Faculty Development & Learning Assessment

Keeping Your Classroom C.R.I.S.P.

--04/07/2011

Are you and your millennial students losing your focus in the classroom? Feeling like you need to make some changes in your courses but time is at issue?

Our burden of responsibilities—email, program assessment, committee work, etc.—seems to grow each year. Is there something faculty can do to regain that focus in the classroom that leads to greater student learning? Absolutely, and it’s not that difficult.

Keeping Your Class C.R.I.S.P.—A Refresher Course

Here are five things you can do so your daily class organization promotes learning: Contextualize. Review. Iterate. Summarize. Preview.

HGTV (Home & Garden Television)has become quite popular by showing viewers how to decorate their homes. The cable channel’s methodology is simple—every room needs one focal point, and everything in the room ought to contribute to that end with the final goal of unity—pulling the entire home together.

If there were such a thing as The Pedagogy Channel (TPC), it would doubtless stress that classrooms work the same way: not only seeking unity for each individual session but also developing a seamless flow for the entire course—sort of a pedagogical feng shui. So until TPC launches, we’ll offer you some tips to redesign your classroom for more effective, unified learning through the C.R.I.S.P. approach.

Contextualize!

Rather than jumping into the day’s topic, begin your class with what Gerry Nosich calls “the fundamental and powerful concept.” For example, instead of starting the class with a general announcement such as “Today we’ll be examining Poe’s `Ligeia’,” provide a focal point that informs the entire hour: “Today we’ll be looking at Poe’s `Ligeia’ through the dark magnifying glass of the Gothic tale.”

At that point, you might move on by providing a brief PowerPoint presentation that includes a definition of the concept, perhaps by conducting a mini-lecture about the conventions of the Gothic tale, or you might have preselected a group of students to research and present that information. Even low techies can write GOTHIC TALE in bold letters on the board as a reminder of the day’s focus.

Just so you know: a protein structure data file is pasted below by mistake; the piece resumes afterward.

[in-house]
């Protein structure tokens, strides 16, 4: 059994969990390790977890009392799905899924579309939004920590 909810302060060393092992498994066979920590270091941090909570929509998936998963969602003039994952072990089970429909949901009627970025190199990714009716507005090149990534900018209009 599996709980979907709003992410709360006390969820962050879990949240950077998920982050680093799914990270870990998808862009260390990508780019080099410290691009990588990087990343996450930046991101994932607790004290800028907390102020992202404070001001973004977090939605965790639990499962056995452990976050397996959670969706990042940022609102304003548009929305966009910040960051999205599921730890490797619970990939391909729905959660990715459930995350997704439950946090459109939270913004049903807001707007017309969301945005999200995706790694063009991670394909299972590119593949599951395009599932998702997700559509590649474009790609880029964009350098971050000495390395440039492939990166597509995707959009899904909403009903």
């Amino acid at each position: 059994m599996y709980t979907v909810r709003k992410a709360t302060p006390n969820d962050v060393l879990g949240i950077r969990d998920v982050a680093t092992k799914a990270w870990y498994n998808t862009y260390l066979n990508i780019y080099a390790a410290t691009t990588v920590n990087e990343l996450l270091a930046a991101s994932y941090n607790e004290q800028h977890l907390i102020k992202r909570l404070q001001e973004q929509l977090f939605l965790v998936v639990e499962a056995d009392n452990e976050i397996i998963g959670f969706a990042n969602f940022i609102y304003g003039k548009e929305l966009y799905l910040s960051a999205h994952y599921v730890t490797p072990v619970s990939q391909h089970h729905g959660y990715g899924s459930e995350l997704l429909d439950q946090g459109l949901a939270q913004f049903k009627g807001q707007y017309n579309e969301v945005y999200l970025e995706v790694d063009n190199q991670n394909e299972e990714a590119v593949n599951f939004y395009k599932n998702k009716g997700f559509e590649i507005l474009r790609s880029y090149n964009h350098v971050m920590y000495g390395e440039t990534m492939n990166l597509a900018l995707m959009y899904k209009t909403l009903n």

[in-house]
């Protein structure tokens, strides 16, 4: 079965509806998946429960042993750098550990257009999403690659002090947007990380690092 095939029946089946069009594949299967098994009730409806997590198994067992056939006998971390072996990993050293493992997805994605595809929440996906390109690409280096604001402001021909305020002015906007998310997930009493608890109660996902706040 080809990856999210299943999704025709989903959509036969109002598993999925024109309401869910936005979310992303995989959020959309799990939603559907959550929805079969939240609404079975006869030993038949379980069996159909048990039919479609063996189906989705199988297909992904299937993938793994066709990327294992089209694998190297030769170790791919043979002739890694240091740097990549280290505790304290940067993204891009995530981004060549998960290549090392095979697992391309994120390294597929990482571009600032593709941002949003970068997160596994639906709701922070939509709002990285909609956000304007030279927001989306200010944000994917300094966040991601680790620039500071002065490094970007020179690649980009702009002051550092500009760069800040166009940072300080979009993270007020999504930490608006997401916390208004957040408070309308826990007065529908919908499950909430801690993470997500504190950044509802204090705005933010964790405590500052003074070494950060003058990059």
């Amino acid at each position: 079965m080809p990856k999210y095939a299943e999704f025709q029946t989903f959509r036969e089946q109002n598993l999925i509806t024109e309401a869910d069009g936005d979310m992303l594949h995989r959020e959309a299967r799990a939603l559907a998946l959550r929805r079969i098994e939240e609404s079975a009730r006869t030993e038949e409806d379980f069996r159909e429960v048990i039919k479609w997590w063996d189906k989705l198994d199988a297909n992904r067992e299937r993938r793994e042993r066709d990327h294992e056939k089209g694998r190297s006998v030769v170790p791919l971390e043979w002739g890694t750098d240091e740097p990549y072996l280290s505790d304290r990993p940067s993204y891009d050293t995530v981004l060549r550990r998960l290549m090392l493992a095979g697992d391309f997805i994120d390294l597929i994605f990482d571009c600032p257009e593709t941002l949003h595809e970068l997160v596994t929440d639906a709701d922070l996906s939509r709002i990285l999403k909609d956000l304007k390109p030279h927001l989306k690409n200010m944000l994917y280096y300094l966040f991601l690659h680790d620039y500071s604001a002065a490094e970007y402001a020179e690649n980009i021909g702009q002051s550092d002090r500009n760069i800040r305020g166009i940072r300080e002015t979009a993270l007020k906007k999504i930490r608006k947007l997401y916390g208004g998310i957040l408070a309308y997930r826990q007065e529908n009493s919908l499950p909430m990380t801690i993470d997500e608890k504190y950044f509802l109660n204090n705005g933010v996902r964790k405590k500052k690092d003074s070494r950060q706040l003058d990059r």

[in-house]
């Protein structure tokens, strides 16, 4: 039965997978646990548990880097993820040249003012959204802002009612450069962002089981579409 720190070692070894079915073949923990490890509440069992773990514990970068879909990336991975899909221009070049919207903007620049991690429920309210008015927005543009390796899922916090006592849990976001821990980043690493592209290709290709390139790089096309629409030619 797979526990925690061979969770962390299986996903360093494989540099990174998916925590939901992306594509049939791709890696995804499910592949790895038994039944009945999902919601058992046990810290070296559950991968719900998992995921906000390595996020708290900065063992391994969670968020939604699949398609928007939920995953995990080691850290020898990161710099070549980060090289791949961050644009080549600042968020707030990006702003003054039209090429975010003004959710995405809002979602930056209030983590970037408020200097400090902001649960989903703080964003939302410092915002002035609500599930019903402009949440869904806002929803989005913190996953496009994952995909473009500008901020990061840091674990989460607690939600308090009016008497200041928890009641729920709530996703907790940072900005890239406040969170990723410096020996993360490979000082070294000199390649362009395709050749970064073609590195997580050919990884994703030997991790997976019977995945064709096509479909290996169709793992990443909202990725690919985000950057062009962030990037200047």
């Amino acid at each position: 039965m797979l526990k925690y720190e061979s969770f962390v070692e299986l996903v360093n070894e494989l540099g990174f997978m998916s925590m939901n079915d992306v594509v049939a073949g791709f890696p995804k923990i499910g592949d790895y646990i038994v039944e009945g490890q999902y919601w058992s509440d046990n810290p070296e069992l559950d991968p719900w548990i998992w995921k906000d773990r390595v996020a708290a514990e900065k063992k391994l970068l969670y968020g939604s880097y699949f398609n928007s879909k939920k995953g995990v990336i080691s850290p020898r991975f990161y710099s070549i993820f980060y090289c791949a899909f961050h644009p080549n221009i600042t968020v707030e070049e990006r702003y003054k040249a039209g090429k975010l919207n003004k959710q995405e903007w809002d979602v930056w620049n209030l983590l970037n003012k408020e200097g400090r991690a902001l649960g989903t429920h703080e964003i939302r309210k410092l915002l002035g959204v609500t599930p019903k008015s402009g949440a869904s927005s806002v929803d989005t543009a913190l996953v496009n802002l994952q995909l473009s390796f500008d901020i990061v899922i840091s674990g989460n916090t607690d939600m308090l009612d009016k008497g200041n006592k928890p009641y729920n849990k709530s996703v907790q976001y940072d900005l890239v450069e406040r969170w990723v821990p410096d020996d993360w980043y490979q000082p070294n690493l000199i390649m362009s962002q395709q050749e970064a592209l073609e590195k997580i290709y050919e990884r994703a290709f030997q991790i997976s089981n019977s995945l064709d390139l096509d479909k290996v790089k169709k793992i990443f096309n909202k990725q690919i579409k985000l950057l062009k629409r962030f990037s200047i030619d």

This focus on a singular concept will also serve your students well in the entirety of their domain/field. Ideally, you are helping them develop a knowledge base, and transferable skills. Understanding how “Ligeia” exemplifies the gothic tale illuminates much Romantic Literature as well as introducing a key element in Southern Literature. In addition, the notion of convention (e.g., the Gothic motif of the dark and stormy night) is fundamental to all literature and will aid students in further literary analysis regardless of the specific course.

Review!

Once students know where you are going with the class, immediately tie that focus into previous class foci (to aid this process, encourage your students to study their notes after each class and skim over them just before the next class starts).

Research demonstrates that students learn best when they can attach new knowledge to old knowledge. When you review, you also prime their pumps on that learning process by exemplifying and modeling how it works.

“A few weeks ago we were studying the Neoclassic Age, with its emphasis on reason, as the way by which people knew and understood the world around them. Coming at the end of the18th century, the Gothic reflects a tension between this old way of confronting the universe and a newer way, the Romantic’s reliance on emotion and intuition’s ability to grasp things beyond the reach of reason. Do you see any of this tension in `Ligeia’?”

Students can now dive into this new world of Poe from a strong platform, no matter the methodology you choose from this point.

Iterate!

Throughout the class, continually emphasize the powerful and fundamental concept around which the session is built. While you could simply point to your writing on the wall periodically, you create deeper learning experiences by having your students actively engaged in the iteration process. One method Nosich recommends to provide students a framework for learning the day’s new concept is the SEE-ing I.

Have each student take a few minutes on paper to State his/her definition of the Gothic, Elaborate on it with a paraphrasing sentence beginning with “In other words … .” Exemplify it with a sentence starting “For example … .” Illustrate it with a sentence beginning “It’s like ….” Then have them share their thoughts through a brief discussion.